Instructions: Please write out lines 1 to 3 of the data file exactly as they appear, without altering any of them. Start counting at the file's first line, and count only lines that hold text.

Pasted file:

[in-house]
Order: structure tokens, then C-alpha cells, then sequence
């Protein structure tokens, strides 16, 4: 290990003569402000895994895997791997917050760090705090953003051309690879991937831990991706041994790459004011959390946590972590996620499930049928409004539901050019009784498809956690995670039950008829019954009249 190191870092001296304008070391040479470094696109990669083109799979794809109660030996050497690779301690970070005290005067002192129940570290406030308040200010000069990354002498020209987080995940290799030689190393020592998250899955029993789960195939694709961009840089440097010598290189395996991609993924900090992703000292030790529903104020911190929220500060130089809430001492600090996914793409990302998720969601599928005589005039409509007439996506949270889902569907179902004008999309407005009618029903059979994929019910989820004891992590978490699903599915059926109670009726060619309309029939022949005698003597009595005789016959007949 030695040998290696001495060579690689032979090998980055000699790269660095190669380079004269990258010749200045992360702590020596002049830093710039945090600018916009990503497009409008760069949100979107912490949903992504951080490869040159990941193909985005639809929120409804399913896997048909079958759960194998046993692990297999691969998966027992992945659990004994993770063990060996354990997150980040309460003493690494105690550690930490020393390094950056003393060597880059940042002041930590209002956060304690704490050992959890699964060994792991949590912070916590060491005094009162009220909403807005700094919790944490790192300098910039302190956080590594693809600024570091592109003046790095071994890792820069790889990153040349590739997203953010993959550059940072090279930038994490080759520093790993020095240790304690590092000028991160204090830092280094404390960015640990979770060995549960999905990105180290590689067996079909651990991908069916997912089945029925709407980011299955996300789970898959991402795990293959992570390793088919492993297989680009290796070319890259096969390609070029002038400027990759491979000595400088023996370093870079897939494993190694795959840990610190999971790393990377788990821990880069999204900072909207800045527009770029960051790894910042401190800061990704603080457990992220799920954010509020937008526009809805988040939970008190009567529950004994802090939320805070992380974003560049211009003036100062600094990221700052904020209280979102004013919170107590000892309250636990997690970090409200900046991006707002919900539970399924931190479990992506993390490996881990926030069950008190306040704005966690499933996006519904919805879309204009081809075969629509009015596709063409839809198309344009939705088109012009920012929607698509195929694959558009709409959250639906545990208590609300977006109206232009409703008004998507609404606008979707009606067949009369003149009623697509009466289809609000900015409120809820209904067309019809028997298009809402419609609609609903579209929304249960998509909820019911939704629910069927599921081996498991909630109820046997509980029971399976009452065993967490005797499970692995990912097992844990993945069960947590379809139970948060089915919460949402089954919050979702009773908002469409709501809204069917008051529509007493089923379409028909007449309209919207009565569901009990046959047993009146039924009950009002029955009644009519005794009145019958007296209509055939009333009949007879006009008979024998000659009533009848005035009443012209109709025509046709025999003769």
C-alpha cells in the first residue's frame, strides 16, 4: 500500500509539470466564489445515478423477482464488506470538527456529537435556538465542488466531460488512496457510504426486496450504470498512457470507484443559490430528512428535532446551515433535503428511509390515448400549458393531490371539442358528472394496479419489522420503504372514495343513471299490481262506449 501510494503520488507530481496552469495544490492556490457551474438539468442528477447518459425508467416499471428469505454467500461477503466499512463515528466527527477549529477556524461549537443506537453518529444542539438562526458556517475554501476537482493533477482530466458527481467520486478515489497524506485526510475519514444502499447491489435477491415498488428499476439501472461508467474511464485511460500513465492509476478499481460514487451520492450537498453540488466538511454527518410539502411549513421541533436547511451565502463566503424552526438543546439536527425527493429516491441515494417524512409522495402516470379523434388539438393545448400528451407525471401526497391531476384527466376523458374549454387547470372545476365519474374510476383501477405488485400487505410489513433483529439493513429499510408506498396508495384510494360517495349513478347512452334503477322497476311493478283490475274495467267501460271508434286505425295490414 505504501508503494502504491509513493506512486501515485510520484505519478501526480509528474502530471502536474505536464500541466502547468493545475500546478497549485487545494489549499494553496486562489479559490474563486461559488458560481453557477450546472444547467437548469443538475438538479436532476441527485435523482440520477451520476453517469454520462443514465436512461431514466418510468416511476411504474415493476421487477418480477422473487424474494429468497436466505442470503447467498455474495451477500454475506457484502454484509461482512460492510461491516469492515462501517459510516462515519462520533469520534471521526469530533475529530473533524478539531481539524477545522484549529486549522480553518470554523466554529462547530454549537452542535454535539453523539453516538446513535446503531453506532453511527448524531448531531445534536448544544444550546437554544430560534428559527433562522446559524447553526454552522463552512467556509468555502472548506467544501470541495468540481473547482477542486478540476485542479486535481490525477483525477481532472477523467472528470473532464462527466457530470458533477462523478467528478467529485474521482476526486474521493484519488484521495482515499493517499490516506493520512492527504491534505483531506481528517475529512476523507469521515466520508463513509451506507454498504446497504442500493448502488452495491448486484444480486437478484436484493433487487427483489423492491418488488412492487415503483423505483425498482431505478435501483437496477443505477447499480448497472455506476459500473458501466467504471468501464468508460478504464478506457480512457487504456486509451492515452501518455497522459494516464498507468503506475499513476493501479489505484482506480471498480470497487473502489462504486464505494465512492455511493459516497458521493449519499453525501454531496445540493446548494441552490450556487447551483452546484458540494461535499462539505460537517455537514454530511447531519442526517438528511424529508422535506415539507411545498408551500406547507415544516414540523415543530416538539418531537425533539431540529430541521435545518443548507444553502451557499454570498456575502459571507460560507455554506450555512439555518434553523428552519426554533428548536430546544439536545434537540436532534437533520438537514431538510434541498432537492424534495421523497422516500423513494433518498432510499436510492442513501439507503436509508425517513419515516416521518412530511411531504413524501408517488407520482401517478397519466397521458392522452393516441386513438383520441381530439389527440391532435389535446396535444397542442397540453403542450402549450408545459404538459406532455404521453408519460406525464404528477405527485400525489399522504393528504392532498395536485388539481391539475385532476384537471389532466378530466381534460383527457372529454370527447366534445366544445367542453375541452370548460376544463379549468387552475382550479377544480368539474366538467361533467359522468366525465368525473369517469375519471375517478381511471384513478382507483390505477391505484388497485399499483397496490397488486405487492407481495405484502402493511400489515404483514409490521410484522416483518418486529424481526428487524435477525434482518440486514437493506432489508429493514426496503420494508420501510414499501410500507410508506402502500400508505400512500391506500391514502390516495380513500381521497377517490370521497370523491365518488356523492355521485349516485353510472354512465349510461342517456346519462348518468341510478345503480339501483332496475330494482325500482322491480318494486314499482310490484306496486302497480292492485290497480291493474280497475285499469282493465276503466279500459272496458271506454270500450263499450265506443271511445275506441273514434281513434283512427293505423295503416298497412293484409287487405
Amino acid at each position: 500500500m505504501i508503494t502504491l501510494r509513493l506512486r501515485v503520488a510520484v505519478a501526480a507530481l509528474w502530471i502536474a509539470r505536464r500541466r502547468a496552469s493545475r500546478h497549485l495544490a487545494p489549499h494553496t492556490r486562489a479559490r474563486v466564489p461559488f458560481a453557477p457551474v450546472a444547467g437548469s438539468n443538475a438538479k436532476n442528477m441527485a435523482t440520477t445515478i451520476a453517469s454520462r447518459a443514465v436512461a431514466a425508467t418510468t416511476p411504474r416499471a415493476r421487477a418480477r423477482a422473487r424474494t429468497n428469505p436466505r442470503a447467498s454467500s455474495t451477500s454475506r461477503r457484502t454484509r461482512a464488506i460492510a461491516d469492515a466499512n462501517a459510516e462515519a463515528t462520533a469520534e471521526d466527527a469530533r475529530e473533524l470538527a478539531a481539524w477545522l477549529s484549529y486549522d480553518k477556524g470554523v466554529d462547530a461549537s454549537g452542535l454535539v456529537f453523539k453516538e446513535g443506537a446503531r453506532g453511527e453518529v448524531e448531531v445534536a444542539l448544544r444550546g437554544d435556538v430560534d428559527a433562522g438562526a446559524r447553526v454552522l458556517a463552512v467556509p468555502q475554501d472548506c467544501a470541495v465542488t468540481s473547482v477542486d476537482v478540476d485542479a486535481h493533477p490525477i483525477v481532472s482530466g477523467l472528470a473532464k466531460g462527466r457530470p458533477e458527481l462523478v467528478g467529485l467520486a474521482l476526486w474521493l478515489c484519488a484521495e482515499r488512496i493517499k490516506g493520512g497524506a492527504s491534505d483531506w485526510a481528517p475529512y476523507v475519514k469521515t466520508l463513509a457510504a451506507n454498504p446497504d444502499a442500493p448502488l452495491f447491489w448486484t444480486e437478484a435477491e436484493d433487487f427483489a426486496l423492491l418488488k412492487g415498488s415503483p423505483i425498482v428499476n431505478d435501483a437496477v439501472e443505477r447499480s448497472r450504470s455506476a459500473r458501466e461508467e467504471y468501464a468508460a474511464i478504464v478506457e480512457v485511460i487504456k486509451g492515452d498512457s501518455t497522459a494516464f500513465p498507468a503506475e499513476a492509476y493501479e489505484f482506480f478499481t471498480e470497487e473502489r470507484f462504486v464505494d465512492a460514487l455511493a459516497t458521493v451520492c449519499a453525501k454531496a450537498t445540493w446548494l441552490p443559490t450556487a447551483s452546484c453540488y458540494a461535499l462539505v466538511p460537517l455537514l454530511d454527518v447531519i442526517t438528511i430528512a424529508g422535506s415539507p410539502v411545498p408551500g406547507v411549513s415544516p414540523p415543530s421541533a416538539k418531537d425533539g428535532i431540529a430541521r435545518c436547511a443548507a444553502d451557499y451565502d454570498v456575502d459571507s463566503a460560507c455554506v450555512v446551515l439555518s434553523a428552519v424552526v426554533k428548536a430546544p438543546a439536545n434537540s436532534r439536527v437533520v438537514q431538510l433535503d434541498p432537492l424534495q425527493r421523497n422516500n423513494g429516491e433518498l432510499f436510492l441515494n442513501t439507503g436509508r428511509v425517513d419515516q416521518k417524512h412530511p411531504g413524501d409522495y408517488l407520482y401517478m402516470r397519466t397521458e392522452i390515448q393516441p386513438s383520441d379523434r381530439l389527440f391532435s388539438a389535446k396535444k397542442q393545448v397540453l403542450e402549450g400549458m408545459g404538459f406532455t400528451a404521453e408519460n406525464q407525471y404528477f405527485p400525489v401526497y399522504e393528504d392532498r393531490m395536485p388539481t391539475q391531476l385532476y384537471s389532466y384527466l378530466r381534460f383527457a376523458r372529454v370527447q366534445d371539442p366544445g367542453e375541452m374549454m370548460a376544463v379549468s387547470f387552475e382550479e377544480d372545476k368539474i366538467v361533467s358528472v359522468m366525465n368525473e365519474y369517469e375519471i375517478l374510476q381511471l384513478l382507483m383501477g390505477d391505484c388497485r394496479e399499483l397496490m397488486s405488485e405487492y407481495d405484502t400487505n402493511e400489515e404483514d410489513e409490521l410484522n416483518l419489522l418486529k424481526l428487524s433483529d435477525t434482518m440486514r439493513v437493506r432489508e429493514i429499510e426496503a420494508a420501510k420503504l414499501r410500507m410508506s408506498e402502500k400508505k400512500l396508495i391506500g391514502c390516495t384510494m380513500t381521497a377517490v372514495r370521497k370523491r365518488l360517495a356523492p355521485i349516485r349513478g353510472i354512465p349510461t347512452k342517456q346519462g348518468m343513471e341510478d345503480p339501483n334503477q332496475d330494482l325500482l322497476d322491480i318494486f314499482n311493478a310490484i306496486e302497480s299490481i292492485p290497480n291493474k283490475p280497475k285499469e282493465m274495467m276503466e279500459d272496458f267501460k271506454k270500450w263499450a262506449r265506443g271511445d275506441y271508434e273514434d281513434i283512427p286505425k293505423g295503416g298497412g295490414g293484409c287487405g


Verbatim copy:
[in-house]
Order: structure tokens, then C-alpha cells, then sequence
């Protein structure tokens, strides 16, 4: 290990003569402000895994895997791997917050760090705090953003051309690879991937831990991706041994790459004011959390946590972590996620499930049928409004539901050019009784498809956690995670039950008829019954009249 190191870092001296304008070391040479470094696109990669083109799979794809109660030996050497690779301690970070005290005067002192129940570290406030308040200010000069990354002498020209987080995940290799030689190393020592998250899955029993789960195939694709961009840089440097010598290189395996991609993924900090992703000292030790529903104020911190929220500060130089809430001492600090996914793409990302998720969601599928005589005039409509007439996506949270889902569907179902004008999309407005009618029903059979994929019910989820004891992590978490699903599915059926109670009726060619309309029939022949005698003597009595005789016959007949 030695040998290696001495060579690689032979090998980055000699790269660095190669380079004269990258010749200045992360702590020596002049830093710039945090600018916009990503497009409008760069949100979107912490949903992504951080490869040159990941193909985005639809929120409804399913896997048909079958759960194998046993692990297999691969998966027992992945659990004994993770063990060996354990997150980040309460003493690494105690550690930490020393390094950056003393060597880059940042002041930590209002956060304690704490050992959890699964060994792991949590912070916590060491005094009162009220909403807005700094919790944490790192300098910039302190956080590594693809600024570091592109003046790095071994890792820069790889990153040349590739997203953010993959550059940072090279930038994490080759520093790993020095240790304690590092000028991160204090830092280094404390960015640990979770060995549960999905990105180290590689067996079909651990991908069916997912089945029925709407980011299955996300789970898959991402795990293959992570390793088919492993297989680009290796070319890259096969390609070029002038400027990759491979000595400088023996370093870079897939494993190694795959840990610190999971790393990377788990821990880069999204900072909207800045527009770029960051790894910042401190800061990704603080457990992220799920954010509020937008526009809805988040939970008190009567529950004994802090939320805070992380974003560049211009003036100062600094990221700052904020209280979102004013919170107590000892309250636990997690970090409200900046991006707002919900539970399924931190479990992506993390490996881990926030069950008190306040704005966690499933996006519904919805879309204009081809075969629509009015596709063409839809198309344009939705088109012009920012929607698509195929694959558009709409959250639906545990208590609300977006109206232009409703008004998507609404606008979707009606067949009369003149009623697509009466289809609000900015409120809820209904067309019809028997298009809402419609609609609903579209929304249960998509909820019911939704629910069927599921081996498991909630109820046997509980029971399976009452065993967490005797499970692995990912097992844990993945069960947590379809139970948060089915919460949402089954919050979702009773908002469409709501809204069917008051529509007493089923379409028909007449309209919207009565569901009990046959047993009146039924009950009002029955009644009519005794009145019958007296209509055939009333009949007879006009008979024998000659009533009848005035009443012209109709025509046709025999003769």